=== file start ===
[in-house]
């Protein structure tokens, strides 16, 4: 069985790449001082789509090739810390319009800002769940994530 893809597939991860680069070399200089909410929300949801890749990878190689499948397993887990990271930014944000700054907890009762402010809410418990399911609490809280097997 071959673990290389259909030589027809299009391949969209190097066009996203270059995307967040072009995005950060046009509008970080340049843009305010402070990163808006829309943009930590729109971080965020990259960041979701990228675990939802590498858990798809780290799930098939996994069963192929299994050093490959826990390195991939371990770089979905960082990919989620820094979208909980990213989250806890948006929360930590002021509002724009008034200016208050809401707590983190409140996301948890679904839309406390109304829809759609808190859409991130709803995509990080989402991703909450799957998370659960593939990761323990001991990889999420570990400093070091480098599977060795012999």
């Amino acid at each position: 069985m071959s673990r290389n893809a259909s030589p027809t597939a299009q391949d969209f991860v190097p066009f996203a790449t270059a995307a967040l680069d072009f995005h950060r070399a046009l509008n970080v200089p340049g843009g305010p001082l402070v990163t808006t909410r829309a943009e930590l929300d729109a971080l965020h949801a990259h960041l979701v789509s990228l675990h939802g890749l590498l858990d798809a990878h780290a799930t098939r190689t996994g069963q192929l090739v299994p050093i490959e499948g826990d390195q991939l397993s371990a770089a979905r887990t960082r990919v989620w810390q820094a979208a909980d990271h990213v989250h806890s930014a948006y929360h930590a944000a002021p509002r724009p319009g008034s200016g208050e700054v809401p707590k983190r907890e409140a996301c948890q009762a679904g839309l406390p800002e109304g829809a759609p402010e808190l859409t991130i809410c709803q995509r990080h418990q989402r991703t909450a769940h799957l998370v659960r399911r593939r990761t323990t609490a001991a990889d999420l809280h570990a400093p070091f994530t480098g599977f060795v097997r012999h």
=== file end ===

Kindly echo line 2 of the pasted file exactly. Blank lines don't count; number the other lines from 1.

């Protein structure tokens, strides 16, 4: 069985790449001082789509090739810390319009800002769940994530 893809597939991860680069070399200089909410929300949801890749990878190689499948397993887990990271930014944000700054907890009762402010809410418990399911609490809280097997 071959673990290389259909030589027809299009391949969209190097066009996203270059995307967040072009995005950060046009509008970080340049843009305010402070990163808006829309943009930590729109971080965020990259960041979701990228675990939802590498858990798809780290799930098939996994069963192929299994050093490959826990390195991939371990770089979905960082990919989620820094979208909980990213989250806890948006929360930590002021509002724009008034200016208050809401707590983190409140996301948890679904839309406390109304829809759609808190859409991130709803995509990080989402991703909450799957998370659960593939990761323990001991990889999420570990400093070091480098599977060795012999």